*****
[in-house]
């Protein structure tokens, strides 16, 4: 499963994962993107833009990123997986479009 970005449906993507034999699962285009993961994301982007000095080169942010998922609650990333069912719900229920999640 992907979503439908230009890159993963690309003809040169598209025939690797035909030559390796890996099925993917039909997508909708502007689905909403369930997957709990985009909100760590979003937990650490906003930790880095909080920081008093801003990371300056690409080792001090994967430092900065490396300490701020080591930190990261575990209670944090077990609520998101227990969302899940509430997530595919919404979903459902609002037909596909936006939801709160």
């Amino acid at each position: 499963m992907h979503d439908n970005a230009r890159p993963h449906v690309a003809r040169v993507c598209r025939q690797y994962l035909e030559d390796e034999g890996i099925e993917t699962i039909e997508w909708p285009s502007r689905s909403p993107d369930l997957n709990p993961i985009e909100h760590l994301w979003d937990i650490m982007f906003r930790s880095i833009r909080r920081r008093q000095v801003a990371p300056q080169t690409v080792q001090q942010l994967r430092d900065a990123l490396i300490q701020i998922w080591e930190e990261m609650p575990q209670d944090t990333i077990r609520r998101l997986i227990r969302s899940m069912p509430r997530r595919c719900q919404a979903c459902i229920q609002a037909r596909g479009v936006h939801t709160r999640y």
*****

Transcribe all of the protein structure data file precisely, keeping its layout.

[in-house]
């Protein structure tokens, strides 16, 4: 499963994962993107833009990123997986479009 970005449906993507034999699962285009993961994301982007000095080169942010998922609650990333069912719900229920999640 992907979503439908230009890159993963690309003809040169598209025939690797035909030559390796890996099925993917039909997508909708502007689905909403369930997957709990985009909100760590979003937990650490906003930790880095909080920081008093801003990371300056690409080792001090994967430092900065490396300490701020080591930190990261575990209670944090077990609520998101227990969302899940509430997530595919919404979903459902609002037909596909936006939801709160």
């Amino acid at each position: 499963m992907h979503d439908n970005a230009r890159p993963h449906v690309a003809r040169v993507c598209r025939q690797y994962l035909e030559d390796e034999g890996i099925e993917t699962i039909e997508w909708p285009s502007r689905s909403p993107d369930l997957n709990p993961i985009e909100h760590l994301w979003d937990i650490m982007f906003r930790s880095i833009r909080r920081r008093q000095v801003a990371p300056q080169t690409v080792q001090q942010l994967r430092d900065a990123l490396i300490q701020i998922w080591e930190e990261m609650p575990q209670d944090t990333i077990r609520r998101l997986i227990r969302s899940m069912p509430r997530r595919c719900q919404a979903c459902i229920q609002a037909r596909g479009v936006h939801t709160r999640y």